Modern TeX distributions contain a huge array of various sorts of
files, but sooner or later most people need to find something that’s
not in their present system (if nothing else, because they’ve heard
that something has been updated).
But how to find the files?
Modern distributions (TeX Live and MiKTeX, at least) provide the
means to update your system “over the net”. This is the minimum
effort route to getting a new file: ‘simply’ find which of the
distributions ‘packages’ holds the file in question, and ask the
distribution to update it. The mechanisms are different (the two
distributions exhibit the signs of evolutionary divergence in their
different niches), but neither is difficult — see
“using MiKTeX for installing
“using TeX Live for installing
There are packages, though, that aren’t in the distribution you use
(or for which the distribution hasn’t yet been updated to offer the
version you need).
Some sources, such as these FAQ answers, provide links to
files: so if you’ve learnt about a package here, you should be able to
retrieve it without too much fuss.
Otherwise, the CTAN sites provide searching facilities, via the
web: at Dante with http://dante.ctan.org/search.html
Cambridge with http://www.tex.ac.uk/search.html
Two search mechanisms are offered: the simpler search, locating files
by name, simply scans a list of files (FILES.byname
below) and returns a list of matches, arranged neatly as a series of
links to directories and to individual files.
The more sophisticated search looks at the contents of each catalogue
entry, and returns a list of catalogue entries that mention the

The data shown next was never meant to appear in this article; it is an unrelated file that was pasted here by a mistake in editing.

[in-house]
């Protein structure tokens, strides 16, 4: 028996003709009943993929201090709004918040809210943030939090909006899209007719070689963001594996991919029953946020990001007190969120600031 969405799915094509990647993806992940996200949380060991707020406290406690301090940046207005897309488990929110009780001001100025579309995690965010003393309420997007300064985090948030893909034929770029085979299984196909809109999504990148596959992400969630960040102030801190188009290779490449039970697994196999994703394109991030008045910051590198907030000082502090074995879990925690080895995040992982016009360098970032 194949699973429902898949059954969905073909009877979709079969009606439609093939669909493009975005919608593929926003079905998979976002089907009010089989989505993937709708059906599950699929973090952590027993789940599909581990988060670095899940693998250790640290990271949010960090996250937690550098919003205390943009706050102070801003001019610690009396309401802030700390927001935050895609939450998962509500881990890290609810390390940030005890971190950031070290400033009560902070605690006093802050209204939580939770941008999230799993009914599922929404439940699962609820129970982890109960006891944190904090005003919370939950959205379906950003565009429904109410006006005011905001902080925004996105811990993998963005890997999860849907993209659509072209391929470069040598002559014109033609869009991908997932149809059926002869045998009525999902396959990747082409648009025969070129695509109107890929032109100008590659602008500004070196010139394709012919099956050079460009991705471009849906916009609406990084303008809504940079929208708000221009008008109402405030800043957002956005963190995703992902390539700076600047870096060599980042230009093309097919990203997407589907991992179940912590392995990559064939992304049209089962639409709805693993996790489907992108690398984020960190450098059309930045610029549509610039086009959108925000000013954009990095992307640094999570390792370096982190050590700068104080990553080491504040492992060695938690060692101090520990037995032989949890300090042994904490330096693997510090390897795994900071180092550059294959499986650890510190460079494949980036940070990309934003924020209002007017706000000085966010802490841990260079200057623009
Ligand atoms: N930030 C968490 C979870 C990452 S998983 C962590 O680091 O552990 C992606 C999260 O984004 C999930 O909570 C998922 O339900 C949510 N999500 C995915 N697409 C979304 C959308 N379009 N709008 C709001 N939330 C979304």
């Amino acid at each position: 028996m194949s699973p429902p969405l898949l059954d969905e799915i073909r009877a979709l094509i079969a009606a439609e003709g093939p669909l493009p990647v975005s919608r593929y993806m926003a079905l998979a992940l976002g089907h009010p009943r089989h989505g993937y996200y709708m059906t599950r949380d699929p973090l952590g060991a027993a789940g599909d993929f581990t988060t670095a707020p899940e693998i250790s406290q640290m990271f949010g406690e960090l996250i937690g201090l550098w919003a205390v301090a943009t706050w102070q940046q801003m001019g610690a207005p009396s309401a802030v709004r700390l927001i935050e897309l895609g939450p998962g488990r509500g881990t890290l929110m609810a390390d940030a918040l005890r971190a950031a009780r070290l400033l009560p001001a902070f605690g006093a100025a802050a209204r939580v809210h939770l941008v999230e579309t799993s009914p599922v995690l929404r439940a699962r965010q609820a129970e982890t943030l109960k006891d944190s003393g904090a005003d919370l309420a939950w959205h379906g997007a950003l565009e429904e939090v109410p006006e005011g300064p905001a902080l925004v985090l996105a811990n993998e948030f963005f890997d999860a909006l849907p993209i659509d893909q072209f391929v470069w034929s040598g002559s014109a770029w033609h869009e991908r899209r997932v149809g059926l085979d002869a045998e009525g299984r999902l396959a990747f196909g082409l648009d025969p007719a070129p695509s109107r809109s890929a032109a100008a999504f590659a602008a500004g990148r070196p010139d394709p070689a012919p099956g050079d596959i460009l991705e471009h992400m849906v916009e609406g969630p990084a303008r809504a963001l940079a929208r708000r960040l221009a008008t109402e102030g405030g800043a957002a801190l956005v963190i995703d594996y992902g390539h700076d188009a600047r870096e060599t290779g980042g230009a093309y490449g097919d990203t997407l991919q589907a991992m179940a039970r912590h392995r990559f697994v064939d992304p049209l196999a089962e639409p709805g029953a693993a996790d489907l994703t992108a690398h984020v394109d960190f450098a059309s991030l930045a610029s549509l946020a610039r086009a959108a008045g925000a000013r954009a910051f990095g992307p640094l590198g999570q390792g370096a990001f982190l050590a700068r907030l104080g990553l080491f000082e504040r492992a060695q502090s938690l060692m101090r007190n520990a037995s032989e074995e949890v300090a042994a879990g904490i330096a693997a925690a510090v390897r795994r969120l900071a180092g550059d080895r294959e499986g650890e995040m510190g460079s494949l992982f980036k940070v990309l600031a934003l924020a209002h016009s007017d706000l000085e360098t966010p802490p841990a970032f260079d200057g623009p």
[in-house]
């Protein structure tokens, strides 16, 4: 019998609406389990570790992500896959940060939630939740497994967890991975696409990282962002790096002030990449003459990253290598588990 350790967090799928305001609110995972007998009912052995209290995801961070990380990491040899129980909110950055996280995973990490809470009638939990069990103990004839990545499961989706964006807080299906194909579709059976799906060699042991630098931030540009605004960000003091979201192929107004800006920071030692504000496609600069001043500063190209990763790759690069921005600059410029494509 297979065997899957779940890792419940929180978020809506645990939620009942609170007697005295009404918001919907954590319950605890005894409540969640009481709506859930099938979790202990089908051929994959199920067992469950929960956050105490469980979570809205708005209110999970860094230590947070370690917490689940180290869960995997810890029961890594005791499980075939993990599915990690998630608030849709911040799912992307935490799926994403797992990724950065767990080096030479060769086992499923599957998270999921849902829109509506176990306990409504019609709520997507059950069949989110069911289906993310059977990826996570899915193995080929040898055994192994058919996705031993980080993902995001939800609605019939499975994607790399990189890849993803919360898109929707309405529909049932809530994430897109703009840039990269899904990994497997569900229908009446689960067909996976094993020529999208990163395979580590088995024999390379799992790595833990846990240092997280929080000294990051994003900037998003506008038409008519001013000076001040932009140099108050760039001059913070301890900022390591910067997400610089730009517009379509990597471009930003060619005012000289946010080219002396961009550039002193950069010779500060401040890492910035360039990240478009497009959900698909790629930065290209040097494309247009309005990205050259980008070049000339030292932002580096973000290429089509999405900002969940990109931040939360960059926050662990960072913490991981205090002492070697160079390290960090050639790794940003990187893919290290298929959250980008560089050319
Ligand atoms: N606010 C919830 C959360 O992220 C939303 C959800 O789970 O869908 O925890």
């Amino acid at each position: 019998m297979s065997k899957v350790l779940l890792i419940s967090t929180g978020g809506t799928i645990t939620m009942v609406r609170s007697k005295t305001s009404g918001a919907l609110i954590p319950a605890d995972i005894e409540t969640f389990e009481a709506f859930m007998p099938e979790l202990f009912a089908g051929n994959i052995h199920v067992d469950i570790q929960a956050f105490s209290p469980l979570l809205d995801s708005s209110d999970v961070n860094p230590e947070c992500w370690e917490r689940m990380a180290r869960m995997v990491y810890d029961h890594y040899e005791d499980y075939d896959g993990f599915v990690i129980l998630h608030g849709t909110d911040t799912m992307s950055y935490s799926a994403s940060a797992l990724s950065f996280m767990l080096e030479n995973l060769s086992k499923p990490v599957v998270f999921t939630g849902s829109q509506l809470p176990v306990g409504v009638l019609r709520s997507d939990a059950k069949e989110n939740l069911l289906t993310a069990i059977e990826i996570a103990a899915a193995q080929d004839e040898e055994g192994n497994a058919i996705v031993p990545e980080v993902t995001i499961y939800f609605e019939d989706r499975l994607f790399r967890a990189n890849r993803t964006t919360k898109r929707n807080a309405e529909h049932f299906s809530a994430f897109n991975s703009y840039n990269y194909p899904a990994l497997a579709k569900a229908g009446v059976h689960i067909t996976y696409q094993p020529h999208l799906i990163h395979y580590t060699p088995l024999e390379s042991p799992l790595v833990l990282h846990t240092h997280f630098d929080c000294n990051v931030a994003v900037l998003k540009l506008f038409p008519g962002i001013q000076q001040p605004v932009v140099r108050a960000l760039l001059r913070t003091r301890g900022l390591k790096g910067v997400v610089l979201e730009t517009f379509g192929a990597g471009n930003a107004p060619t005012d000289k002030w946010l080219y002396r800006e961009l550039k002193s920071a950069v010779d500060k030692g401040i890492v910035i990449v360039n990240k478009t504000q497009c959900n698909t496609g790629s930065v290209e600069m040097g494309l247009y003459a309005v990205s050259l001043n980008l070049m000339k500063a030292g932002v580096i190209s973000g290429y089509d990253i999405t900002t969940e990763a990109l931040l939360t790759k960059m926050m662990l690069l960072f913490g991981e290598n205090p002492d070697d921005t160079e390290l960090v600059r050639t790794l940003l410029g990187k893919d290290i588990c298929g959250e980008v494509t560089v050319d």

keywords you ask for.
An alternative way to scan the catalogue is to use the catalogue’s
“by topic” index
this lists a series of topics, and (La)TeX projects that are worth
considering if you’re working on matters related to the topic.
In fact, Google
, and other search engines, can be useful
tools. Enter your search keywords, and you may pick up a package that
the author hasn’t bothered to submit to CTAN. If you’re using
, you can restrict your search to CTAN by
site:ctan.org tex-archive <search term(s)>
’s “search box”. You can also enforce the
restriction using Google
’s “advanced search” mechanism;
other search engines (presumably) have similar facilities.
Many people avoid the need to go over the network at all, for their
searches, by downloading the file list that the archives’ web
file searches use. This file, FILES.byname
presents a unified listing of the archive (omitting directory names and
cross-links). Its companion FILES.last07days
is also useful, to
keep an eye on the changes on the archive. Since these files are
updated only once a day, a nightly automatic download (perhaps using
) makes good sense.
This is FAQ version 3.27, released on 2013-06-07.